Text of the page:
Italian doctor with Ebola arrives at Rome hospital

An ambulance carrying an Italian doctor, who contracted Ebola while working in Sierra Leone, arrives at the Lazzaro Spallanzani infectious diseases institute in Rome on Nov 25, 2014. A doctor who has become the first Italian to contract Ebola ar
An ambulance carrying an Italian doctor, who contracted Ebola while working in Sierra Leone, arrives at the Lazzaro Spallanzani infectious diseases institute in Rome on Nov 25, 2014. A doctor who has become the first Italian to contract Ebola arrived in Rome Tuesday from Sierra Leone for specialist treatment in an infectious diseases hospital in the capital. -- PHOTO: REUTERS

ROME (AFP) - A doctor who has become the first Italian to contract Ebola arrived in Rome Tuesday from Sierra Leone for specialist treatment in an infectious diseases hospital in the capital.

The doctor, a 50-year old from Sicily according to Italian media reports, was flown into the military airport of Pratica di Mare in a specially sealed unit and taken to the Lazzaro Spallanzani institute by ambulance.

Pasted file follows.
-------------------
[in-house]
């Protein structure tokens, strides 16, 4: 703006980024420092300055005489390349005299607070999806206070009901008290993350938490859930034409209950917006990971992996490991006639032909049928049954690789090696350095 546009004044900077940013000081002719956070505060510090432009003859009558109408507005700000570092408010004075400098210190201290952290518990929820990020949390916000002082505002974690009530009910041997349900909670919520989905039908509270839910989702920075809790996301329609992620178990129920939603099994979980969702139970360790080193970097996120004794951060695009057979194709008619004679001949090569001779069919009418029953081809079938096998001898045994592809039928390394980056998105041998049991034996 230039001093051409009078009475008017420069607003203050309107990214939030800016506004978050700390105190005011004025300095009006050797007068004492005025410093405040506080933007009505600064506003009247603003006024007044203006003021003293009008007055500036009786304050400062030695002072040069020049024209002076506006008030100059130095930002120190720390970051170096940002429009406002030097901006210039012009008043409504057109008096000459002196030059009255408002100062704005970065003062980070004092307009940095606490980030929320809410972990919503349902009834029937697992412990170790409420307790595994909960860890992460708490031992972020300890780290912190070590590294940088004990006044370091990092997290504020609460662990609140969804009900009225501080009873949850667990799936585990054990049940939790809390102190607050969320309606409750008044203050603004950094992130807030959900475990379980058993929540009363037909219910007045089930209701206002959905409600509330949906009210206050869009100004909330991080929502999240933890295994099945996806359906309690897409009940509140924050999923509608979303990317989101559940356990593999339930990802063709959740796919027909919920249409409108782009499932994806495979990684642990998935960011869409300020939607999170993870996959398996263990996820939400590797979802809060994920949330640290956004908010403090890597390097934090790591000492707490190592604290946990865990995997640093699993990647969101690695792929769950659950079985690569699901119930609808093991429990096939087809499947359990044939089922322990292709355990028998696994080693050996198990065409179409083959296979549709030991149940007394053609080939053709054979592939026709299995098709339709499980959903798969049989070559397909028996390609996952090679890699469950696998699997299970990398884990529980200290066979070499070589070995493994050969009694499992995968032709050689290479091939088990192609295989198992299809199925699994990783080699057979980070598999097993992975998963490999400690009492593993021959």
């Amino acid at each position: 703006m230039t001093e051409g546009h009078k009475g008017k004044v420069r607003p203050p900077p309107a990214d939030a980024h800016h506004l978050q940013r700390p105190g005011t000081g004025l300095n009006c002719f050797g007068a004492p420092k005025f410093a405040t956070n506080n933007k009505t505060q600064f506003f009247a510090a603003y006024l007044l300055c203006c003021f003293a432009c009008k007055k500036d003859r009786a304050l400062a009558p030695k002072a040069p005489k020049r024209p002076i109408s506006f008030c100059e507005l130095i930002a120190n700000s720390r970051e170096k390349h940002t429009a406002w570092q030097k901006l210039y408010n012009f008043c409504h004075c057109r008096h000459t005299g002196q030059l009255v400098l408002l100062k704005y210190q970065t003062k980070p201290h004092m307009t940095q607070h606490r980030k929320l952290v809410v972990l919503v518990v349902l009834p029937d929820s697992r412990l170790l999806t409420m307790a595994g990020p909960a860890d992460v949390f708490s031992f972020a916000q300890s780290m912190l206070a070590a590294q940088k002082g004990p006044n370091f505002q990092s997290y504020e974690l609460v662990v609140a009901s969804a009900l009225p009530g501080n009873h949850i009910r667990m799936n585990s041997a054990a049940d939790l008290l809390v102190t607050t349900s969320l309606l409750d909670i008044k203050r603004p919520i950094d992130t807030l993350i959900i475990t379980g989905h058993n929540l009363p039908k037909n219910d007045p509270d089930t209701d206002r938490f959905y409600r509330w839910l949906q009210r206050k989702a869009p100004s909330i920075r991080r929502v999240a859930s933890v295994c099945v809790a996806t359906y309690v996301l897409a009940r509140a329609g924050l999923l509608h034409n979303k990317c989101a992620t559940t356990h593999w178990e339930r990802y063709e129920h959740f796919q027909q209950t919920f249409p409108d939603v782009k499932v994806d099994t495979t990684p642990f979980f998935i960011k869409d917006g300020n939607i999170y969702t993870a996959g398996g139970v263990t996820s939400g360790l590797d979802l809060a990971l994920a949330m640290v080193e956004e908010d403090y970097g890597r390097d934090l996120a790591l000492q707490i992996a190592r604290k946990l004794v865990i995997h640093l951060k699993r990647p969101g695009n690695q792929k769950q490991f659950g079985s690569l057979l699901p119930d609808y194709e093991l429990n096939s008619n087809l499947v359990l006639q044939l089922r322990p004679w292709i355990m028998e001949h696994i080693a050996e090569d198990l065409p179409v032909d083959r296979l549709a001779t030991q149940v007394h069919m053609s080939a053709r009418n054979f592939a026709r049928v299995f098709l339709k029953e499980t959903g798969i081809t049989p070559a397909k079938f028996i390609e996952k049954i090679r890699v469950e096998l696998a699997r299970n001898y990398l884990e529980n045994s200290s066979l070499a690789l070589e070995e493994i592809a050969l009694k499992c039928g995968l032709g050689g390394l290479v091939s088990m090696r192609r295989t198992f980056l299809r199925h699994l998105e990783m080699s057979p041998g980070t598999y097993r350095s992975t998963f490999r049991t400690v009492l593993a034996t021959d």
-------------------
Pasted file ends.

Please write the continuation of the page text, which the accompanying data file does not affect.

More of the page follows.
The Italian health ministry was expected to hold a press conference later Tuesday with details of his condition.

The doctor, whose first name was reported to be Fabrizio, was working for the charity Emergency at a clinic for Ebola victims when he contracted the disease, which has killed nearly 5,500 people in its latest outbreak in west Africa.

He spoke to his daughters by telephone before landing in Rome, telling them "he was fine, not afraid, and sure he will pull through," Italian media reported his wife as saying.

He had travelled to Sierra Leone on October 18 and had been due to return to Italy on Friday, according to his wife, who told the Corriere della Sera daily that "he almost made it through" without catching the disease.

The doctor had been working with 25 other Italians - doctors, nurses and logicians - living together in three houses with small rooms and shared common spaces.

Health Minister Beatrice Lorenzin was quick to reassure Italians, saying there was no chance of the virus spreading from within the special 16-room ward where the doctor will be treated by specialists, and the situation was "under control."

"The patient will not have any contact with doctors, or nurses. And especially not with the population. The Spallanzani hospital is a centre of excellence on a European level," she said in an interview with Il Messaggero daily.